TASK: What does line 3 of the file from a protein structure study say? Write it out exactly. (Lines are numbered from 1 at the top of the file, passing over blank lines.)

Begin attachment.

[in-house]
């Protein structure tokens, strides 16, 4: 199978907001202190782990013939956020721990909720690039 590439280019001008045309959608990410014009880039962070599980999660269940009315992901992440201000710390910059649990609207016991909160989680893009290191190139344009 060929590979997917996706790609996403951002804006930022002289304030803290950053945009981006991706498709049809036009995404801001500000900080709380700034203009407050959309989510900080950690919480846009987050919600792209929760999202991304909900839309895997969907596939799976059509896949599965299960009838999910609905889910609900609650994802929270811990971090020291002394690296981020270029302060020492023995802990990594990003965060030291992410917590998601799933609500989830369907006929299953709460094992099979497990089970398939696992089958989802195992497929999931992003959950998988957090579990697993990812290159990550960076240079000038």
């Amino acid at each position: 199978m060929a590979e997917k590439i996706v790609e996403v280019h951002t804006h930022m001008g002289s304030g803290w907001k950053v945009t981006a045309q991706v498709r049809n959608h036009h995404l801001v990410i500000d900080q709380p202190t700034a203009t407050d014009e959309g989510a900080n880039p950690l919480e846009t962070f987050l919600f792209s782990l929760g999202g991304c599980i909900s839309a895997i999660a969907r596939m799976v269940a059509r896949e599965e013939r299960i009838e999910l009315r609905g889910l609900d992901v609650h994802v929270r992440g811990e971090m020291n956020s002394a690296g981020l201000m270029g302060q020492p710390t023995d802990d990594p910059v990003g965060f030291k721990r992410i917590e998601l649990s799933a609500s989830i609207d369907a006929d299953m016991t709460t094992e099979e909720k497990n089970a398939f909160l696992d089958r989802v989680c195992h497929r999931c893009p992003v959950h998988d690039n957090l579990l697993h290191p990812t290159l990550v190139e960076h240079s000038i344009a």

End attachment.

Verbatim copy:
């Amino acid at each position: 199978m060929a590979e997917k590439i996706v790609e996403v280019h951002t804006h930022m001008g002289s304030g803290w907001k950053v945009t981006a045309q991706v498709r049809n959608h036009h995404l801001v990410i500000d900080q709380p202190t700034a203009t407050d014009e959309g989510a900080n880039p950690l919480e846009t962070f987050l919600f792209s782990l929760g999202g991304c599980i909900s839309a895997i999660a969907r596939m799976v269940a059509r896949e599965e013939r299960i009838e999910l009315r609905g889910l609900d992901v609650h994802v929270r992440g811990e971090m020291n956020s002394a690296g981020l201000m270029g302060q020492p710390t023995d802990d990594p910059v990003g965060f030291k721990r992410i917590e998601l649990s799933a609500s989830i609207d369907a006929d299953m016991t709460t094992e099979e909720k497990n089970a398939f909160l696992d089958r989802v989680c195992h497929r999931c893009p992003v959950h998988d690039n957090l579990l697993h290191p990812t290159l990550v190139e960076h240079s000038i344009a």